Jeff Allen sat inside his truck Thursday afternoon, taking shelter from the steady wind whipping across Flagstaff’s brown, snow-less landscape. The owner of Allen’s Tree Sales, Allen has been selling Christmas trees in Flagstaff for 29 years.

With less than two weeks to go until Dec. 25, it hardly looks like wintertime in Flagstaff and Allen’s sales have taken a hit as a result.

"It just doesn't feel like Christmas," he said. "People I don't think are in the mood."

At the same time, Forest Service offices in the area have seen steady, and even growing demand for Christmas tree cutting permits on the national forest. Despite only allowing tree cutting in a small area more than an hour and a half from Flagstaff, the Coconino National Forest sold out of its 600 permits in just four days.

To complicate the picture even more, Misti Warner-Andersen, co-owner of Warner’s Nursery and Landscaping, said not only have her sales been down this year, but she’s seeing a trend of customers abandoning live trees all together in favor of artificial ones.

As Christmas creeps closer, here’s the latest on tree sales, this year’s drop in supply and cutting opportunities still available.


So far this season, Allen said his business is down at least 10 percent from normal. Last year, he sold out of trees by Dec. 15, but this year he still has plenty left in his three in-town lots, Allen said. Without any snowfall this winter, he said he hasn't seen the customers from Phoenix who usually come up to Flagstaff to play in the snow, then stop and get a Christmas tree before they head home.

The Perfect Live Tree

Tina Culhane, left, and her husband, Andy, right, watch as their son Aidan, 11, checks to make sure that the Christmas tree they had just picked out at Allen’s Tree Sales on east Route 66 is safely secured to the family car Saturday evening.

Warner-Andersen said Christmas tree sales have been down at her store as well. She and her staff have been puzzled, and were guessing maybe it’s the warm weather, or the fact that at least one weekend in December didn’t fall on a payday, Warner-Andersen said.

“We're not sure what's going on," she said.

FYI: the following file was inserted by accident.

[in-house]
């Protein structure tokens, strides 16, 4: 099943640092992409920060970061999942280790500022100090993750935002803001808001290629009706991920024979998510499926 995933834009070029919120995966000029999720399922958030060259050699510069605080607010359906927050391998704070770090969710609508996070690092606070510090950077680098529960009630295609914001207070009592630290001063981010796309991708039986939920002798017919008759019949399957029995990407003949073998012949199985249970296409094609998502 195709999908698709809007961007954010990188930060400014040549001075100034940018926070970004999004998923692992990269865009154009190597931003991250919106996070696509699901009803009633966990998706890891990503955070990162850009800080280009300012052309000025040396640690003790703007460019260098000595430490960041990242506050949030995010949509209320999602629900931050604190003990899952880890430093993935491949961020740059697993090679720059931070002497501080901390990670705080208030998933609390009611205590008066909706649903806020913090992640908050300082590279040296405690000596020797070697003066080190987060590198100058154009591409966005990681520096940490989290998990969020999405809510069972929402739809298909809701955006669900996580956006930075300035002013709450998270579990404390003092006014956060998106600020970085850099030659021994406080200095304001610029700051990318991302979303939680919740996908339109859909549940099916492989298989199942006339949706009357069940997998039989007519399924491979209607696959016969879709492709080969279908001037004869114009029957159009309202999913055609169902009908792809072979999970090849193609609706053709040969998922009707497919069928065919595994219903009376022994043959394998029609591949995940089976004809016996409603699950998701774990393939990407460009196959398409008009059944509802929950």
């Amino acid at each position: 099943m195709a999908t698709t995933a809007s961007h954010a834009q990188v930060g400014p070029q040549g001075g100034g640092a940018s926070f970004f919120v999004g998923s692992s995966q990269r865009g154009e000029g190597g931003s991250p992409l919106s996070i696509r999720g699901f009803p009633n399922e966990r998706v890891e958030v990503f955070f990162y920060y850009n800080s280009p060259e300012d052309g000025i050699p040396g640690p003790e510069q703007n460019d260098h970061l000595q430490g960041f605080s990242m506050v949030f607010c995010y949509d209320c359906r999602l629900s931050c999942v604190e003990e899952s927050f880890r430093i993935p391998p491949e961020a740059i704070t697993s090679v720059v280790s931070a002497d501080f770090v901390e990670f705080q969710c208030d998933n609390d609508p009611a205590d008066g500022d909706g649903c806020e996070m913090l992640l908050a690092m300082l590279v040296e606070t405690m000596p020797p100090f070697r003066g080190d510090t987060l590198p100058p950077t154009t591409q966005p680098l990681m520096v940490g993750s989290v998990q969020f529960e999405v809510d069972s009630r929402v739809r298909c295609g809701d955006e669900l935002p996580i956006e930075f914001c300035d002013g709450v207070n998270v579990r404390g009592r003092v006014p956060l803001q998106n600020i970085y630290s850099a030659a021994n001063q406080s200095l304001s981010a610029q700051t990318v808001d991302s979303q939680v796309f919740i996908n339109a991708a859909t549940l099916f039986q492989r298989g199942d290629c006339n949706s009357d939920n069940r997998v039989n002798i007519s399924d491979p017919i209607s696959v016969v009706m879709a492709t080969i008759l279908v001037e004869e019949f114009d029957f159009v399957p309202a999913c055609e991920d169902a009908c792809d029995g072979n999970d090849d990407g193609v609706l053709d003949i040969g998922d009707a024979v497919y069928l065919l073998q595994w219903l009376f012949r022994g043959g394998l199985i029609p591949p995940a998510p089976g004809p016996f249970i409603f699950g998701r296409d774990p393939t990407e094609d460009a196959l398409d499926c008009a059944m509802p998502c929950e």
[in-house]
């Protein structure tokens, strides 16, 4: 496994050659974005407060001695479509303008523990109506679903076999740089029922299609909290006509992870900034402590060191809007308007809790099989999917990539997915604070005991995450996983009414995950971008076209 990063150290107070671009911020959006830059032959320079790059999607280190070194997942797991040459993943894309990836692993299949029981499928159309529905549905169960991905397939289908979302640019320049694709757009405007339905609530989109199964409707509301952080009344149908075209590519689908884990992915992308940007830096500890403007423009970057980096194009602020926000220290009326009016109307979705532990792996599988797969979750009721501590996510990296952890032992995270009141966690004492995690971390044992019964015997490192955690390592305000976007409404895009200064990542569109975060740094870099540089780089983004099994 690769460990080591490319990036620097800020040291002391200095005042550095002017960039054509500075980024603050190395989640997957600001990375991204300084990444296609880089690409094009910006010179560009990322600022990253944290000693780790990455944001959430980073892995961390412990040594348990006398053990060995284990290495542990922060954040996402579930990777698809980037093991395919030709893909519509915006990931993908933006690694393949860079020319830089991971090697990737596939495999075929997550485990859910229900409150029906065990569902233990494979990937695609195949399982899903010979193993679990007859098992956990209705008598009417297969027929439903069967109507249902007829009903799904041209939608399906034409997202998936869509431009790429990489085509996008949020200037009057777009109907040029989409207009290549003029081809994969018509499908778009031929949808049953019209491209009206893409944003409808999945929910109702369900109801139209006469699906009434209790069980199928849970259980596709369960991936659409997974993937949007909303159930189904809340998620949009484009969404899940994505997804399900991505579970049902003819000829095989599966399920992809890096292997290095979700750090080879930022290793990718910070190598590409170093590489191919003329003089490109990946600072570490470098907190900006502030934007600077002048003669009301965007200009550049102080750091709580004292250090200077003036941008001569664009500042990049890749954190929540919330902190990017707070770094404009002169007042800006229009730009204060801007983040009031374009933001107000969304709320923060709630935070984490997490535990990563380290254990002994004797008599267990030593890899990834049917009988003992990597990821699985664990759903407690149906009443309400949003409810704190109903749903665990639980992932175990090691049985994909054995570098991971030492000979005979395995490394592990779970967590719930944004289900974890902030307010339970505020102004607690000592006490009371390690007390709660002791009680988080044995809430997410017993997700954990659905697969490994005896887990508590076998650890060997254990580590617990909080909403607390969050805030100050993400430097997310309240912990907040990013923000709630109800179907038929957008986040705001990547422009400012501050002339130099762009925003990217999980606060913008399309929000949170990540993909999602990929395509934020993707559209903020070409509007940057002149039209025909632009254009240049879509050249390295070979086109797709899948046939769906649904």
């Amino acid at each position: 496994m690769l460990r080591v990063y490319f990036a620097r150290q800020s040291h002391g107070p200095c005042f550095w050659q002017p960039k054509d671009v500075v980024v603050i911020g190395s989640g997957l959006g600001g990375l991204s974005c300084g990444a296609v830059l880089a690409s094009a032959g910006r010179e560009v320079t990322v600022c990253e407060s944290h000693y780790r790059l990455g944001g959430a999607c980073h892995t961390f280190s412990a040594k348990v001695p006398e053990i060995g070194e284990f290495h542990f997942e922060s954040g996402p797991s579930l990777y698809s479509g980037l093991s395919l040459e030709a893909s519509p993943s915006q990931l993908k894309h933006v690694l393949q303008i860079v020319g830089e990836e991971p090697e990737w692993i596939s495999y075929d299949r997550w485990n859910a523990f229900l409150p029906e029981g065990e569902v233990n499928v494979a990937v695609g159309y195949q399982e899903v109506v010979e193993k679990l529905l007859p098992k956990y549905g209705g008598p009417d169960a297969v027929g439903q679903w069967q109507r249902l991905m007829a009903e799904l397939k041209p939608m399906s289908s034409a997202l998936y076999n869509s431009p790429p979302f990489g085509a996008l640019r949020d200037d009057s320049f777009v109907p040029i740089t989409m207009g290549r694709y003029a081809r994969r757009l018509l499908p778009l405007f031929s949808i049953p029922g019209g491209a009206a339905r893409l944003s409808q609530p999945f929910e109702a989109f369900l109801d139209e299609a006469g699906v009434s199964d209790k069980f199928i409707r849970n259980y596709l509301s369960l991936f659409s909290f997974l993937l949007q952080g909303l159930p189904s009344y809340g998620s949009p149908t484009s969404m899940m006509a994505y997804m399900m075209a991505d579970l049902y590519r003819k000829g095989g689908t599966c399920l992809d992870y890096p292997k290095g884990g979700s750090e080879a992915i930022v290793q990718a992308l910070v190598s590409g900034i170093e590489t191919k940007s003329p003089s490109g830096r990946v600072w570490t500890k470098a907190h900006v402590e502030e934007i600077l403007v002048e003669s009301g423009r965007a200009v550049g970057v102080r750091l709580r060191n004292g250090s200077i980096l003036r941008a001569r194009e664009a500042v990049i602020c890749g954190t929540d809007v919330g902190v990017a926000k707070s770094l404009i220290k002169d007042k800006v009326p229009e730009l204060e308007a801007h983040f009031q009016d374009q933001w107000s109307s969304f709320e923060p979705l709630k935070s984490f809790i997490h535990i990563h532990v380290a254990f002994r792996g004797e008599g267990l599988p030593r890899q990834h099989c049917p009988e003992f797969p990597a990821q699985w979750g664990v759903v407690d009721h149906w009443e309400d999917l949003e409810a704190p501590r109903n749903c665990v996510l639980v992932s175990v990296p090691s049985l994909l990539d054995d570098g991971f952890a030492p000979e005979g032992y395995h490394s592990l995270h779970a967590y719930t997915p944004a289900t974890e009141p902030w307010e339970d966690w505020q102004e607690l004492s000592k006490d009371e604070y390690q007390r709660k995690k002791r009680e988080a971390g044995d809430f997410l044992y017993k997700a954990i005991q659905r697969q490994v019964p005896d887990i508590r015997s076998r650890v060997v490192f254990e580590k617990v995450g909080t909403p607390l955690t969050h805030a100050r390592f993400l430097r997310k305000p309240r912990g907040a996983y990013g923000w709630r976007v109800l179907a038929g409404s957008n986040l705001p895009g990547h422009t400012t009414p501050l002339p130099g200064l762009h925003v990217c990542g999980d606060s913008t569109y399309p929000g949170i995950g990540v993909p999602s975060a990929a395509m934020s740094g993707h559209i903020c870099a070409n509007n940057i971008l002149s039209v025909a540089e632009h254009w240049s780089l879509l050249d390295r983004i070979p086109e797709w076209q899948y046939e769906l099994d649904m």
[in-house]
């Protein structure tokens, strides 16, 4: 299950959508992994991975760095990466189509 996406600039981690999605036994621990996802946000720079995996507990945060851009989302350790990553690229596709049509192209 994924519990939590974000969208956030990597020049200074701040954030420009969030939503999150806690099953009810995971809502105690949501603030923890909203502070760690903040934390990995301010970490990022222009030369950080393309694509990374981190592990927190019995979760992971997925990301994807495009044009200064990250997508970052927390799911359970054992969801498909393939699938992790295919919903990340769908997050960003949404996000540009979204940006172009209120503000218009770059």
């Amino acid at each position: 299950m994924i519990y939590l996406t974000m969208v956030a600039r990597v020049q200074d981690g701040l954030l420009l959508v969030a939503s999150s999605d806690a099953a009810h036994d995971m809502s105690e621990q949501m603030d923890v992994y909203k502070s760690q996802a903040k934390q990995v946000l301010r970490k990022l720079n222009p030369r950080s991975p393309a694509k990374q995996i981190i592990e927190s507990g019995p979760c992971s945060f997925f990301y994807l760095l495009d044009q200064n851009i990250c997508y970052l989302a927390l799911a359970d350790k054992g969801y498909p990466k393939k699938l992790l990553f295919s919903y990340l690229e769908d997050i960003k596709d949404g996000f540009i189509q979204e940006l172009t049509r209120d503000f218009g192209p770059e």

The dry weather combined with below-freezing temperatures at night are especially hard on the Christmas trees, because it dries them out, Warner-Andersen said. Warner’s employees try to cover the trees with frost blankets but they’ve already had to pull some off the shelf and chip them, she said.


The lack of snow in Flagstaff isn’t the only factor making tree sales a struggle this year for people like Allen and Warner-Andersen.

Christmas tree vendors across the country are facing a rough season due to a shortage of supply that has its roots in the Great Recession. As people cut back on Christmas tree purchases, many vendors went out of business, got bought up or cut back on planting new trees, Allen said. Now, when that batch of trees should be getting to maturity, there aren’t enough of them.

Warner-Andersen said she wasn’t able to order as many trees as she wanted from suppliers in the Northwest year. Allen said he didn’t have a problem getting trees, a fact he attributes to his longstanding relationship with his tree vendor, but he said prices have skyrocketed.

A tree that would have cost him $12.50 five years ago is now going for $30. Trucking is going up, too, he said.

Treasure Map For Trees

Kim Newbauer stands with a map of the Coconino National Forest marked to show which areas are available to cut Christmas trees this year. The forest only offered 600 permits to cut Christmas trees this year because staff don't have the time or resources to analyze other areas that could be opened up to tree cutting, Newbauer said. 

Warner-Andersen said she has had to raise her prices the past two years. This year she raised the price on just two tree sizes between $3 and $5, but last year it was more than that, she said.